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Aust N Z J Psychiatry. 2006 May;40(5):482-90.

Childhood adversity and adult personality.

Author information

  • 1Centre for Mental Health Research, Australian National University, Canberra, Australian Capital Territory, Australia. sjr@netspeed.com.au

Abstract

OBJECTIVES:

To explore how recalled childhood adversity affects trait measures of personality in three age cohorts of an Australian adult population and to examine the effects of particular adversities on adult personality traits.

METHOD:

A total of 7485 randomly selected subjects in the age bands of 20-24, 40-44 and 60-64 years were interviewed at the outset of a longitudinal community study of psychological health in the Canberra region of Australia. In the initial interview, subjects answered 17 questions about domestic adversity and three questions on positive aspects of upbringing to age 16 years. Personality traits were measured by Eysenck Personality Questionnaire, Behavioural Activation and Inhibition Scales, Positive and Negative Affect Scales and a measure of dissocial behaviours.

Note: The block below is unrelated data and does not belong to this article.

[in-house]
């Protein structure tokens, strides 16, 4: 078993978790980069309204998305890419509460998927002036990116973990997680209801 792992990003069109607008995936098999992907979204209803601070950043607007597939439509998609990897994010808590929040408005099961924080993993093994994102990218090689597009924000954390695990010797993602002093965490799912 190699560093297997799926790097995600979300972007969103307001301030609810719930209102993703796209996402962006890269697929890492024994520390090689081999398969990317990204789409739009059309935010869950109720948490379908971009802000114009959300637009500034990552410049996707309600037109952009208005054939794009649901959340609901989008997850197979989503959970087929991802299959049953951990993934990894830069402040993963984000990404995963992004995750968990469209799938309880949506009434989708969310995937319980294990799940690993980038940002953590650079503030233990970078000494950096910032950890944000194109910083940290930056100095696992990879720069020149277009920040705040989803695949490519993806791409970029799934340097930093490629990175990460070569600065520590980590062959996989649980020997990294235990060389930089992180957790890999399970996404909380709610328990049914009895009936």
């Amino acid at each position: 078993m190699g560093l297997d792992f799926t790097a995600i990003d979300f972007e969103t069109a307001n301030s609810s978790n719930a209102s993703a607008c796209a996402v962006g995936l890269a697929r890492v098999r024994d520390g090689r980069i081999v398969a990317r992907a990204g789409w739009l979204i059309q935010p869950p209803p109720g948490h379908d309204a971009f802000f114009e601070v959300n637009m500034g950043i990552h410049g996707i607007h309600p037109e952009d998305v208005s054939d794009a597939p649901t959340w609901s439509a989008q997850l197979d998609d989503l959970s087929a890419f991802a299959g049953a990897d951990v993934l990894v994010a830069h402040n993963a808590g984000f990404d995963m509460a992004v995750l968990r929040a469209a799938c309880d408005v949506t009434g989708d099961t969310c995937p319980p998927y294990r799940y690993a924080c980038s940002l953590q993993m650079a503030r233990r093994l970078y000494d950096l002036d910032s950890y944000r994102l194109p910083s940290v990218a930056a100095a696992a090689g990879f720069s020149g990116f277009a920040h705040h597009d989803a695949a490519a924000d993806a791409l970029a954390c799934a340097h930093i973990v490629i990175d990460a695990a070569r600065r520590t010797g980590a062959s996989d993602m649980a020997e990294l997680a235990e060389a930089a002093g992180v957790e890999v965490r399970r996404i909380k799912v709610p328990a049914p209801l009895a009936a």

RESULTS:

Higher levels of childhood adversity substantially increase the risk of high neuroticism (OR = 2.6) and negative affect (OR = 2.6), less for behavioural inhibition (OR = 1.7) and for dissocial behaviour (OR = 1.7). No significant effect is seen for extraversion, psychoticism or behavioural activation. Age and gender had little effect on the pattern of risk. Maternal depression has significant and substantial independent effects on measures of neuroticism and negative affect as well as most other measures of personality.

CONCLUSION:

Childhood domestic adversity has substantial associations with clinically important aspects of personality: neuroticism and negative affect. Only small effects are seen on behavioural inhibition and dissocial behaviour, and no significant effect on extraversion and behavioural activation. These unexpected findings contradict clinical belief. Maternal psychological ill-health is pre-eminent among adversities predicting later disadvantageous traits, even for those traits that had only the slightest association with childhood adversity. Consequences of childhood adversity prevail throughout the lifespan in men and women equally. The study underlines the importance of childhood domestic adversity and especially maternal psychological ill-health as a target for preventive intervention for psychological difficulties at all ages.

PMID:
16683976
[PubMed - indexed for MEDLINE]
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